January 25, 2020
Predicting the future of plant diversity: New applications for digitized herbarium data
Presented by Pamela S. Soltis
Distinguished Professor and Curator, Florida Museum of Natural History, University of Florida
Botanists have been collecting and depositing plant specimens in herbaria for centuries, with approximately 350 million specimens currently housed in the world’s herbaria. Until recently, these records of plant life on Earth were only available to those with the resources to visit herbaria in person. Recent efforts to digitize natural history collections have produced digital data and images for millions of specimens—available on the internet and in computable form for addressing today’s many societal challenges related to biodiversity. Application of modeling software to herbarium specimen information and environmental data enables characterization of the ecological niche of a species and the geographic distribution of this niche. Using projected changes in environmental variables, we can predict where the niche of a species will be under alternative future climate scenarios. Soltis’s talk will present a summary of how herbarium data are used to characterize the ecological niches of the flora of Florida and predict changes in Florida’s plant diversity during the coming century. The use of predictive modeling is an important new component of species conservation.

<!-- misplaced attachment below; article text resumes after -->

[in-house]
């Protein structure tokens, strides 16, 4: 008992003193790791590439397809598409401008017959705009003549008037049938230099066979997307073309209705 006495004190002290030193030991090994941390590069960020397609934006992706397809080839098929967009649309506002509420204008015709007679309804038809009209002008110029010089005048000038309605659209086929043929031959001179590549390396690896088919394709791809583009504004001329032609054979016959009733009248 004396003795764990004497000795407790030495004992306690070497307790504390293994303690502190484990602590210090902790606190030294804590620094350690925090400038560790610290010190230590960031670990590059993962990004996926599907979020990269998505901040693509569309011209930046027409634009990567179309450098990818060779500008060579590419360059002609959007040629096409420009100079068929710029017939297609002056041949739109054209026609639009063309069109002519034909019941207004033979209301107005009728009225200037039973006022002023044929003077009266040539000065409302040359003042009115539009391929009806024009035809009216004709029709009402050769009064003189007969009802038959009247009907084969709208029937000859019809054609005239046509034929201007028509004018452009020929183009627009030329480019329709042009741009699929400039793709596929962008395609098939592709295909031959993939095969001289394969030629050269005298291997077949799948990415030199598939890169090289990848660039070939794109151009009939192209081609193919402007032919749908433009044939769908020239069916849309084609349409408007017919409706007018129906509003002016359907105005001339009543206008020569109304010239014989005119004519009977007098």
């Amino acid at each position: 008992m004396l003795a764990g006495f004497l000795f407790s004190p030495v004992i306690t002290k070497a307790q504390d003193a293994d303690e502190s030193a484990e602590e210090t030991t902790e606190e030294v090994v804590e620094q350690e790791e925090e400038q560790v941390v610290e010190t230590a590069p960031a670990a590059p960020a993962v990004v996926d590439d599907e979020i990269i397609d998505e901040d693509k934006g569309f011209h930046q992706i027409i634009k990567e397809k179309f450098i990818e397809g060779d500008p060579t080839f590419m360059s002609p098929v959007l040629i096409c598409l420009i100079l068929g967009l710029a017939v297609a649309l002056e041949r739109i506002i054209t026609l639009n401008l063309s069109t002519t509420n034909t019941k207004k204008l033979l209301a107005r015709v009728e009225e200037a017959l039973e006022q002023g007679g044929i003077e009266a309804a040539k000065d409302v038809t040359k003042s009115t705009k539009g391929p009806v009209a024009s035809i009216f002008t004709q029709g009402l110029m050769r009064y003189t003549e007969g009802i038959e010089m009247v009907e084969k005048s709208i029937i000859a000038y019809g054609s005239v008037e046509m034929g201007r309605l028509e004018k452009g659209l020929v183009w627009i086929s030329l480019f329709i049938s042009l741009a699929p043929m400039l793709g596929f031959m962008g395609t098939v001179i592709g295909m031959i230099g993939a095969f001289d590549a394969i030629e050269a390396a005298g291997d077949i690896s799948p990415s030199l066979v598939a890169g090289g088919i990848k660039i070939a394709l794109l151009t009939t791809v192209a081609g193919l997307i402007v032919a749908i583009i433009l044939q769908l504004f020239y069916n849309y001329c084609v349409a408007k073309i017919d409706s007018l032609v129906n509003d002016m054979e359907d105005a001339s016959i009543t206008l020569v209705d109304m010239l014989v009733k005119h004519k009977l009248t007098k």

Pamela Soltis is a Distinguished Professor and Curator in the Florida Museum of Natural History at the University of Florida and serves as Director of the University of Florida Biodiversity Institute. Her main research interests are angiosperm phylogeny, polyploidy, and the use of digitized natural history collections in biodiversity research. Working with Douglas Soltis and others, she has made fundamental contributions to our understanding of angiosperm phylogeny and plant diversity. They have used this phylogenetic underpinning to address patterns of genome evolution and ancient polyploidy, including ancient whole-genome duplications that mark key clades of angiosperms. Her recent work on digitized natural history collections has addressed novel uses of herbarium specimens in studies of plant diversity. Working with a team of colleagues, she has helped develop outreach products that combine science and art, focusing on understanding, interpreting, and using the Tree of Life. Soltis served as President of the Botanical Society of America in 2007-08 and of the Society of Systematic Biologists in 2005-06; she is currently President of the American Society of Plant Taxonomists. She is a member of the National Academy of Sciences and a Fellow of the American Academy of Arts and Sciences.